The Invocation: Issue 2
Let me be the first (as far as I know, anyway) to officially welcome The Invocation to the fan made Warhammer webzine club. Yes, I realise this is their second issue, but I don’t consider something a proper webzine until it reaches issue two. Putting together one issue is piss easy, but following through and doing another displays your dedication. And to that, I tip my rusted, dirt encrusted helmet.
So, how is issue two looking, especially when looking back at issue one?
On the article side of things it is looking really good. There is a nice mix of articles types. Painting, tactics and stories all are featured. I particularly like the army showcase ‘Unholy Masterpieces’. The Carnivale de los Muerto is worth the hefty download price alone. The fact that the Vampire Counts players are championing such a different, but appropriately themed, army is good to see. Those armies that have had such time and effort put into them should be celebrated.
Besides this article, and the painting one, the articles were of no great interest to me. This is largely because I am not familiar with the Vampire Counts army book, and so know next to nothing on what they are talking about. From what I did read, though, the articles seem to be well written and edited. Poorly written and edited content is the bane of any publication, and a tough problem for webzines that rely on volunteer work to overcome. It seems The Invocation has a skilled team behind it, and I hope they can keep it up.
I would like to see some more articles that push the background of the Vampire Counts though. While tactics articles and battle reports are fine, the webzine format offers the opportunity to really flesh out the Warhammer mythos. Army books gloss over the details, and even supplement material like WFRP books only drill down so far. These webzines offer a terrific chance to sit down and just look at one aspect of the background that would otherwise go unconsidered. Not only does this create a greater sense of involvement in the material, but it also inspires other Warhammer players by giving them new details to work into their armies and fiction.
The design has certainly improved, but it is still a far cry from Skavenblight Gazette, or even Word of Hashut. To be honest, I prefered issue ones font size to issue twos. I realise that the physically displayed size of the text will differ depending on the readers screen size and magnification preferences, but the overall ratio of page dimension to point size of the text is off. It looks like they have used Times New Roman, or something based on it, as their main body font. Times New Roman can suffer, in the digital realm at least, from looking a bit too bulky and squashed up. It was designed with low quality papers and inks in mind, after all. Considerations a digitally displayed format does not have.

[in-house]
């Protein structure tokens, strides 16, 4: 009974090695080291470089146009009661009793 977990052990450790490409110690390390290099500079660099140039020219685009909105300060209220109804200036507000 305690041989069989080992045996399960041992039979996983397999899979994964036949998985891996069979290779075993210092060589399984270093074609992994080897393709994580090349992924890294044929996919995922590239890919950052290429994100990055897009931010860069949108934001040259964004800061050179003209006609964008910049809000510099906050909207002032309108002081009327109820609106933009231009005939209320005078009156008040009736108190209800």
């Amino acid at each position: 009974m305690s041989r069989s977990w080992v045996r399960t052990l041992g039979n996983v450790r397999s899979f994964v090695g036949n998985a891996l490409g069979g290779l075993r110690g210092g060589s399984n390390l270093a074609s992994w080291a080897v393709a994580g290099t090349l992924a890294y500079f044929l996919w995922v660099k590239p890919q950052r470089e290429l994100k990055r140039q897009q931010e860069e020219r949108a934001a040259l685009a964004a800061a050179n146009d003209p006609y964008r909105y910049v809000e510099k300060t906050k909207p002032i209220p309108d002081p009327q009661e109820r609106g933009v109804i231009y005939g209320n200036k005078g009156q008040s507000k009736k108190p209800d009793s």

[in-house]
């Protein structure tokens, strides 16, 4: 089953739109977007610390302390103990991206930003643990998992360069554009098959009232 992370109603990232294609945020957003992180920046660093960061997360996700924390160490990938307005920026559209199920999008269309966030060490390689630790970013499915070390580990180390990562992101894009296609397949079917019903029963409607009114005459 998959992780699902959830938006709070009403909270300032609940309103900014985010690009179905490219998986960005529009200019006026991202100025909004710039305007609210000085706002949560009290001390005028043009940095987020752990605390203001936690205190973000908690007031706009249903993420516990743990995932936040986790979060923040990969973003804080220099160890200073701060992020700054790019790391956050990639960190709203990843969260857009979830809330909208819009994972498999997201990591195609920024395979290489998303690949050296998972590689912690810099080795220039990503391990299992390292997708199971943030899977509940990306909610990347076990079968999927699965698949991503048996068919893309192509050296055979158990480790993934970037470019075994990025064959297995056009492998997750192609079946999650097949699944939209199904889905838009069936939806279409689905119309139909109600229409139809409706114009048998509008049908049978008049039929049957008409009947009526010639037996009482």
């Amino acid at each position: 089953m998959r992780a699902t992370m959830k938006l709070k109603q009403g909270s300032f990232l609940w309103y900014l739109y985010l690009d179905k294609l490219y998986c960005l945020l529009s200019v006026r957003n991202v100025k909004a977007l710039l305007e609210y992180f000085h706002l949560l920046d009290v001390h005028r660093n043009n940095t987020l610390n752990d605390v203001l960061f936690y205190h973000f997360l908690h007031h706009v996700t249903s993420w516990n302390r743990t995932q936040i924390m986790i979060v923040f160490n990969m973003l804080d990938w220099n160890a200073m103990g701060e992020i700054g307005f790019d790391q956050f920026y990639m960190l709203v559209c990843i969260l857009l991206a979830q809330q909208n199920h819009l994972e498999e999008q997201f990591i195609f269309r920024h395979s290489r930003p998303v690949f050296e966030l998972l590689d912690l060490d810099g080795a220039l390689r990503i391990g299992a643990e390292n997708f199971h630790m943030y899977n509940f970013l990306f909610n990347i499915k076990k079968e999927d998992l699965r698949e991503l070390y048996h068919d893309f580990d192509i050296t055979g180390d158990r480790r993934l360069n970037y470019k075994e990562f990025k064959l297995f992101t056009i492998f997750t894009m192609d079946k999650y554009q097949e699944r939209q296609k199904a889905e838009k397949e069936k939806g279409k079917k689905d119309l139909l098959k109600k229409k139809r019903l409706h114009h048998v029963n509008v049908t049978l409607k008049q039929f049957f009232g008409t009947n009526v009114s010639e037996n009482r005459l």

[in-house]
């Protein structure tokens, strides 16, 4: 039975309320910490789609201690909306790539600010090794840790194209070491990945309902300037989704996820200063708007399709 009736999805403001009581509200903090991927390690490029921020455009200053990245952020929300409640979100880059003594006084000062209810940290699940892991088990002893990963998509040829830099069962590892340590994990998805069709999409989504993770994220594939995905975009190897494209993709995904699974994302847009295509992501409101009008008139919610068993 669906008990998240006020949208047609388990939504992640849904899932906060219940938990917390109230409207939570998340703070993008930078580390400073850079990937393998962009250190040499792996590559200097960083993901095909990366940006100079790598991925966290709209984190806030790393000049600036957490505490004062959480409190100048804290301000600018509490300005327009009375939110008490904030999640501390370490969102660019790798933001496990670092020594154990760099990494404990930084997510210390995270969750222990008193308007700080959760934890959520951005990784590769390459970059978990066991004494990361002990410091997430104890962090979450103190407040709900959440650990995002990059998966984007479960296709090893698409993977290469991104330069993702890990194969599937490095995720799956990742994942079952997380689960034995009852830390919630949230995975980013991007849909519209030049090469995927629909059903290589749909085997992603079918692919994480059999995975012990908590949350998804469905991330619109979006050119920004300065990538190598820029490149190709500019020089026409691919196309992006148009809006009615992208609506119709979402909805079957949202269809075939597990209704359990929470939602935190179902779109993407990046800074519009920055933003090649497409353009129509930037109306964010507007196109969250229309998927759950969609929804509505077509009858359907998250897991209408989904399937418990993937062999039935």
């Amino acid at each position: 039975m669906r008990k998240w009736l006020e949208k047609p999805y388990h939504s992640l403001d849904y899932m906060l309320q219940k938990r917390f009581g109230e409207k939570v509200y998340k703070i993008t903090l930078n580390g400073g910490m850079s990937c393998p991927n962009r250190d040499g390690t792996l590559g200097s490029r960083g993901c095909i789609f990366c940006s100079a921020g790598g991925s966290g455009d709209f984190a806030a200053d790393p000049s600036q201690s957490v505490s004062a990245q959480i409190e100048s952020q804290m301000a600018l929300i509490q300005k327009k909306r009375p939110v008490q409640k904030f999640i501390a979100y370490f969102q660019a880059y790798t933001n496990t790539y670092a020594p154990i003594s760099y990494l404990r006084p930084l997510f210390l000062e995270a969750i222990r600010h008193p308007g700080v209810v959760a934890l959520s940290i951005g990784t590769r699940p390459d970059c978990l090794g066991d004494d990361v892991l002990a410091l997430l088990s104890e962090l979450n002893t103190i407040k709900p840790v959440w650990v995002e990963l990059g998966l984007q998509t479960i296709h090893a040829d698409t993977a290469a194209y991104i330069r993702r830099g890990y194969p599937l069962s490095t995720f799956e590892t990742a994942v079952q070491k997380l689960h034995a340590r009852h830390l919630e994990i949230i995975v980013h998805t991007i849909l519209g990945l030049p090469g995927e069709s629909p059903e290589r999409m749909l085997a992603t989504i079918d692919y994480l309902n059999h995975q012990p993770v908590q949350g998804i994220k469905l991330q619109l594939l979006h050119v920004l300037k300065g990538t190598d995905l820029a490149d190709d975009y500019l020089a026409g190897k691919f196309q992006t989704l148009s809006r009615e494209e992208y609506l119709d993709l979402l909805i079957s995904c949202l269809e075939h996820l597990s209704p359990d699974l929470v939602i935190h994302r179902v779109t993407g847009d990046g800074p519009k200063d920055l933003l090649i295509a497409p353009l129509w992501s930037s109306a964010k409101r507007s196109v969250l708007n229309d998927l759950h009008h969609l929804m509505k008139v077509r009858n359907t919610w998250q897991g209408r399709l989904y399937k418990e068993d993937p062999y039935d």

Their article titles need a little beefing up, too. At the moment, as far as I can tell, there is a section header as well as an article title. Section headers are the recurring topic articles appear under. Painting, would be a simplified example. Article titles are the titles of the written piece. Normally the article title is larger than the section header, because the section header is a constant visual que over multiple issues, and so does not need to have attention drawn to it.At the moment, though, The Invocations titles do not make sense. I can’t tell if the larger headers are section headers or article titles. The problem again happens to the next title, which is under the first and smaller.
Up until page 17 the text format seems sensible enough, bar the too-small type. After this the format switches between two column and single column designs. The two column works fine, but the single column looks just a bit too messy. This is compounded by the use of images centred to the paragraphs with large amounts of space equally on each side.Visually it just loses a lot of the coherence the two column formats creates.
I’m also not a fan of the overuse of the parchment background. Changing the background design of an article is a good visual indicator to the readers. Not only can you use it to quickly show them that they are reading a new article, but you can use it to tell them what the article is about, it’s context, and even how they should feel about it. The use of colour and simple iconography should never be overlooked.
This is something I am always on about, so I’ll only briefly cover it, but I think A4 landscape is still the way to go. In this case I am even more confounded by the retention of A4 portrait, but some pages are full page A4 landscape illustrations. My mind boggles as to how the decision to do this came about. I’m also a bit put off by the massive 45mb file size. 120 pages is a lot, but asking people to download 45mb seems a bit presumptuous. Not to mention, if The Invocation ever get its own website to host its issues on, 45mb issues are really going to hit the server hard.
Oh, that reminds me too. Get your own website, The Invocation. And track your website traffic. It will be worth it, especially when you start trying to extract stuff from Games Workshop and their affiliates. Not only will you be able to say you are the webs most popular Vampire Counts webzine, you will be able to back it up with hard numbers.
Alright, to sum it all up, and save you smart people who skipped all the way to the end for the wrap up spiel. The Invocation issue two is a worthwhile read. The articles are good, especially if you are a Vampire Counts player. While the design and layout side of things has a way to go, it is still easily navigated and understood. 45mb might seem like a hefty price to pay to read it, but ultimately it is worth it.